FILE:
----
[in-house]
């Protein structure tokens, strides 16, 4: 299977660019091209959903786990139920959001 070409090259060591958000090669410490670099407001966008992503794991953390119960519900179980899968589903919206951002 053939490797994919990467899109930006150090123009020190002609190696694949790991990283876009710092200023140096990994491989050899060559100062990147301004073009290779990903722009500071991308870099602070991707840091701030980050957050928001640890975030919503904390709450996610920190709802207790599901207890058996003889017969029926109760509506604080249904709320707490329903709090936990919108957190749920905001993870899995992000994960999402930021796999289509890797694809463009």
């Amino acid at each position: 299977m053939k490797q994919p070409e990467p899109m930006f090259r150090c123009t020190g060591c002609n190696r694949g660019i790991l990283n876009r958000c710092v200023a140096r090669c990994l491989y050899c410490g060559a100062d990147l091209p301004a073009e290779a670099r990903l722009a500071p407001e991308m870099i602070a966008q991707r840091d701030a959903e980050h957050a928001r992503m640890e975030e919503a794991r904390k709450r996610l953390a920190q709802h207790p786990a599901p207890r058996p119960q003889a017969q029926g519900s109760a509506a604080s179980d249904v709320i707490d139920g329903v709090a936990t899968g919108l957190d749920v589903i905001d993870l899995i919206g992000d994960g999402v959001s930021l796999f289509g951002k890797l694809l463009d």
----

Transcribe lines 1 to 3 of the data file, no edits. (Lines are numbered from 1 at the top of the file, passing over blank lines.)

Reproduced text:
[in-house]
């Protein structure tokens, strides 16, 4: 299977660019091209959903786990139920959001 070409090259060591958000090669410490670099407001966008992503794991953390119960519900179980899968589903919206951002 053939490797994919990467899109930006150090123009020190002609190696694949790991990283876009710092200023140096990994491989050899060559100062990147301004073009290779990903722009500071991308870099602070991707840091701030980050957050928001640890975030919503904390709450996610920190709802207790599901207890058996003889017969029926109760509506604080249904709320707490329903709090936990919108957190749920905001993870899995992000994960999402930021796999289509890797694809463009």
């Amino acid at each position: 299977m053939k490797q994919p070409e990467p899109m930006f090259r150090c123009t020190g060591c002609n190696r694949g660019i790991l990283n876009r958000c710092v200023a140096r090669c990994l491989y050899c410490g060559a100062d990147l091209p301004a073009e290779a670099r990903l722009a500071p407001e991308m870099i602070a966008q991707r840091d701030a959903e980050h957050a928001r992503m640890e975030e919503a794991r904390k709450r996610l953390a920190q709802h207790p786990a599901p207890r058996p119960q003889a017969q029926g519900s109760a509506a604080s179980d249904v709320i707490d139920g329903v709090a936990t899968g919108l957190d749920v589903i905001d993870l899995i919206g992000d994960g999402v959001s930021l796999f289509g951002k890797l694809l463009d």